Black and Tan Coonhound - History and Health
Black and Tan Coonhounds were bred to be working and hunting dogs. While wealthy colonial landowners in the southern United States engaged in organized fox hunts on horseback using imported foxhounds, working-class settlers were developing their own medium-sized working dogs bred for performance rather than appearance and capable of helping put meat on the family dinner table. Coonhounds were developed to locate and hunt their own prey, primarily at night, while making an exuberant baying vocalization during the chase. In North America, the Black and Tan Coonhound has been used to hunt raccoons, bobcat, cougar, deer, elk, wild boar and even bear. They are believed to be descendants of the Bloodhound, the Talbot Hound and the Foxhound which were imported from England. In the United States, Coonhounds have been used for tracking since the late 1700’s. With the advent of urban development and receding rural areas, this versatile dog has continued to be a devoted companion and a willing participant in almost any human-canine activity, including obedience, conformation, agility, jogging, camping, watchdog, babysitter, couch potato and tracker. The breed was recognized by the American Kennel Club in 1945 and is the most popular of all coonhounds in America.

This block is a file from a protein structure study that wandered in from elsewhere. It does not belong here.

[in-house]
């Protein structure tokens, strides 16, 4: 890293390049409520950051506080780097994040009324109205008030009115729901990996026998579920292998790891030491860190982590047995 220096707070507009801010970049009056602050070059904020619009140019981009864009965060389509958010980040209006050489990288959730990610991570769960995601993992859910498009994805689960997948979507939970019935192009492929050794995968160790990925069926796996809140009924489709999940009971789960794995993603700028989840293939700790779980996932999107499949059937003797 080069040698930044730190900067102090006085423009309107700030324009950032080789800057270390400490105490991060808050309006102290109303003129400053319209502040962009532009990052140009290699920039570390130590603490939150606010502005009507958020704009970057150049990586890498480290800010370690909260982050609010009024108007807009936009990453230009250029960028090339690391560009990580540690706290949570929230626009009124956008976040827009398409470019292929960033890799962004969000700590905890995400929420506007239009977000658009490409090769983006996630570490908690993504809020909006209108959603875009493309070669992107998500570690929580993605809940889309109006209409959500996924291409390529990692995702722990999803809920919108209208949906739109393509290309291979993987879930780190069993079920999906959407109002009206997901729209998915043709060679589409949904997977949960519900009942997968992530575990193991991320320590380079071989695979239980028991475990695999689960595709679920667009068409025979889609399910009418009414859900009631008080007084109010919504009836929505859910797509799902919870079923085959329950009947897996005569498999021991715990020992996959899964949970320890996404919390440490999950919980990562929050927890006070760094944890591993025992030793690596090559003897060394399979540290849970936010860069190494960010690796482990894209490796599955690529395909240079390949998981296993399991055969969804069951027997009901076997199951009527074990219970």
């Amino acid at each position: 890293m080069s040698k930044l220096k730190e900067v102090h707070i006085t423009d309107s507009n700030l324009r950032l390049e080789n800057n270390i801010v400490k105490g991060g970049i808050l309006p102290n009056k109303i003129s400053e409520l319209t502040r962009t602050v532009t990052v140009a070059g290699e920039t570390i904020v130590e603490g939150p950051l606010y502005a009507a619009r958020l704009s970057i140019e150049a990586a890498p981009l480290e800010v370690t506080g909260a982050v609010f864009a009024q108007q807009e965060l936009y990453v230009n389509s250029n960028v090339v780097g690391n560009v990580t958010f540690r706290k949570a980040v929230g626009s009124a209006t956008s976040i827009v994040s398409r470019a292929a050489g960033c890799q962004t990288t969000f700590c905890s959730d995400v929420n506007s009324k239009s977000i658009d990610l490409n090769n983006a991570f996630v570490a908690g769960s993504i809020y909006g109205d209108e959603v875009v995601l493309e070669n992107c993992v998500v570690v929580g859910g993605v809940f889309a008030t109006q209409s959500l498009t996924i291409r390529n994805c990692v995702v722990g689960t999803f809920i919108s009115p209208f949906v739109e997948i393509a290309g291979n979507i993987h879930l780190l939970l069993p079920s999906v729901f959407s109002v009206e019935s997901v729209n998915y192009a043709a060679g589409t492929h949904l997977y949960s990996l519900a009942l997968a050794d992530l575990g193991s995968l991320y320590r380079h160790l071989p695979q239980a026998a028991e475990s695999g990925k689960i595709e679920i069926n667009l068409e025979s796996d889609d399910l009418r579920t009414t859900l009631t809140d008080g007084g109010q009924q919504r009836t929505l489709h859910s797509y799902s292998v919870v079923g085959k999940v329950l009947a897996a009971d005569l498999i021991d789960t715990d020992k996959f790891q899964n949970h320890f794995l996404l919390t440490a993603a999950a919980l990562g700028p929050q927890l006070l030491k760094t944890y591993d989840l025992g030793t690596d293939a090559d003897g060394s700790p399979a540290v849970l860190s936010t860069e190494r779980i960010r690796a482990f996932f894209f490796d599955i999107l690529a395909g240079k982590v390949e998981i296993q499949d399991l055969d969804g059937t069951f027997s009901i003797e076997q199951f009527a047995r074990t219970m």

The Black and Tan Coonhound has an average life span of 10 to 14 years. Breed health concerns may include ear infections and hip dysplasia. Overall, this is a very hardy breed.